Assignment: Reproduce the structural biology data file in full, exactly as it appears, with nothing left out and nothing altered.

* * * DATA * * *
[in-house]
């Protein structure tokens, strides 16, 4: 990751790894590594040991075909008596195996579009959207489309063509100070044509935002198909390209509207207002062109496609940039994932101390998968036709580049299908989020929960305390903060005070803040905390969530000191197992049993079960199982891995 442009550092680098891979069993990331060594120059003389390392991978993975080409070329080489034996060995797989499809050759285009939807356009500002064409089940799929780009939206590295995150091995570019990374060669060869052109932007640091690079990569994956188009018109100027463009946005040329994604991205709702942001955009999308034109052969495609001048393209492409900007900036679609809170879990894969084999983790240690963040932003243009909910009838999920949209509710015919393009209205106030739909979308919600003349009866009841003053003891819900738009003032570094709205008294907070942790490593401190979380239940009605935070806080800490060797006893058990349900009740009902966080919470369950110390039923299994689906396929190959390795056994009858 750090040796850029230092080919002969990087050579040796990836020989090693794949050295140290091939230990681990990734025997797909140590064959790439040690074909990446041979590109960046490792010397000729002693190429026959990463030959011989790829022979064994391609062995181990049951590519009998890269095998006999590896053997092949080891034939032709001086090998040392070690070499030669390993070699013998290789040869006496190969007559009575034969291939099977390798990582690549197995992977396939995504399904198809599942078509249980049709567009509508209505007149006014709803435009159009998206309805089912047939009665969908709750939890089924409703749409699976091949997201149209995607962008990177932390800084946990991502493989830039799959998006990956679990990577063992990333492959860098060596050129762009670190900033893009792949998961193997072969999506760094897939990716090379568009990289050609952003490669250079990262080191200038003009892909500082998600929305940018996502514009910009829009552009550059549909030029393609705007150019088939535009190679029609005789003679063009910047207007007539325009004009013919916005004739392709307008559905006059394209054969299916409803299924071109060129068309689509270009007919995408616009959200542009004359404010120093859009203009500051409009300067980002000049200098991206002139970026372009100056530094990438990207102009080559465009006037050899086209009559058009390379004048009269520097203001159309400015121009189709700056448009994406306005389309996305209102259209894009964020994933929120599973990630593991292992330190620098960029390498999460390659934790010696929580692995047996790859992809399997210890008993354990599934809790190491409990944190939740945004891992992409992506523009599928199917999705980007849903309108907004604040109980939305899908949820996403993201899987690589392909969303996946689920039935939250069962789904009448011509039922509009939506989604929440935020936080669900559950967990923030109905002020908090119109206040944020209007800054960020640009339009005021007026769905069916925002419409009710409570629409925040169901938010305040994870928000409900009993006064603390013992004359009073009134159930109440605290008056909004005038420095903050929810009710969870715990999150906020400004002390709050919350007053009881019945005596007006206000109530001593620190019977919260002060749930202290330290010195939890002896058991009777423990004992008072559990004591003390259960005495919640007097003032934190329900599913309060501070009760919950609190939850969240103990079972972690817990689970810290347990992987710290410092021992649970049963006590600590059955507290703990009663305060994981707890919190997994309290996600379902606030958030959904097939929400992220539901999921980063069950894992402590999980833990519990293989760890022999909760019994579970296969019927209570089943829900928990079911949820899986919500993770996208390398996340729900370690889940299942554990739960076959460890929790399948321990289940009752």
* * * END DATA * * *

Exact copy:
[in-house]
């Protein structure tokens, strides 16, 4: 990751790894590594040991075909008596195996579009959207489309063509100070044509935002198909390209509207207002062109496609940039994932101390998968036709580049299908989020929960305390903060005070803040905390969530000191197992049993079960199982891995 442009550092680098891979069993990331060594120059003389390392991978993975080409070329080489034996060995797989499809050759285009939807356009500002064409089940799929780009939206590295995150091995570019990374060669060869052109932007640091690079990569994956188009018109100027463009946005040329994604991205709702942001955009999308034109052969495609001048393209492409900007900036679609809170879990894969084999983790240690963040932003243009909910009838999920949209509710015919393009209205106030739909979308919600003349009866009841003053003891819900738009003032570094709205008294907070942790490593401190979380239940009605935070806080800490060797006893058990349900009740009902966080919470369950110390039923299994689906396929190959390795056994009858 750090040796850029230092080919002969990087050579040796990836020989090693794949050295140290091939230990681990990734025997797909140590064959790439040690074909990446041979590109960046490792010397000729002693190429026959990463030959011989790829022979064994391609062995181990049951590519009998890269095998006999590896053997092949080891034939032709001086090998040392070690070499030669390993070699013998290789040869006496190969007559009575034969291939099977390798990582690549197995992977396939995504399904198809599942078509249980049709567009509508209505007149006014709803435009159009998206309805089912047939009665969908709750939890089924409703749409699976091949997201149209995607962008990177932390800084946990991502493989830039799959998006990956679990990577063992990333492959860098060596050129762009670190900033893009792949998961193997072969999506760094897939990716090379568009990289050609952003490669250079990262080191200038003009892909500082998600929305940018996502514009910009829009552009550059549909030029393609705007150019088939535009190679029609005789003679063009910047207007007539325009004009013919916005004739392709307008559905006059394209054969299916409803299924071109060129068309689509270009007919995408616009959200542009004359404010120093859009203009500051409009300067980002000049200098991206002139970026372009100056530094990438990207102009080559465009006037050899086209009559058009390379004048009269520097203001159309400015121009189709700056448009994406306005389309996305209102259209894009964020994933929120599973990630593991292992330190620098960029390498999460390659934790010696929580692995047996790859992809399997210890008993354990599934809790190491409990944190939740945004891992992409992506523009599928199917999705980007849903309108907004604040109980939305899908949820996403993201899987690589392909969303996946689920039935939250069962789904009448011509039922509009939506989604929440935020936080669900559950967990923030109905002020908090119109206040944020209007800054960020640009339009005021007026769905069916925002419409009710409570629409925040169901938010305040994870928000409900009993006064603390013992004359009073009134159930109440605290008056909004005038420095903050929810009710969870715990999150906020400004002390709050919350007053009881019945005596007006206000109530001593620190019977919260002060749930202290330290010195939890002896058991009777423990004992008072559990004591003390259960005495919640007097003032934190329900599913309060501070009760919950609190939850969240103990079972972690817990689970810290347990992987710290410092021992649970049963006590600590059955507290703990009663305060994981707890919190997994309290996600379902606030958030959904097939929400992220539901999921980063069950894992402590999980833990519990293989760890022999909760019994579970296969019927209570089943829900928990079911949820899986919500993770996208390398996340729900370690889940299942554990739960076959460890929790399948321990289940009752």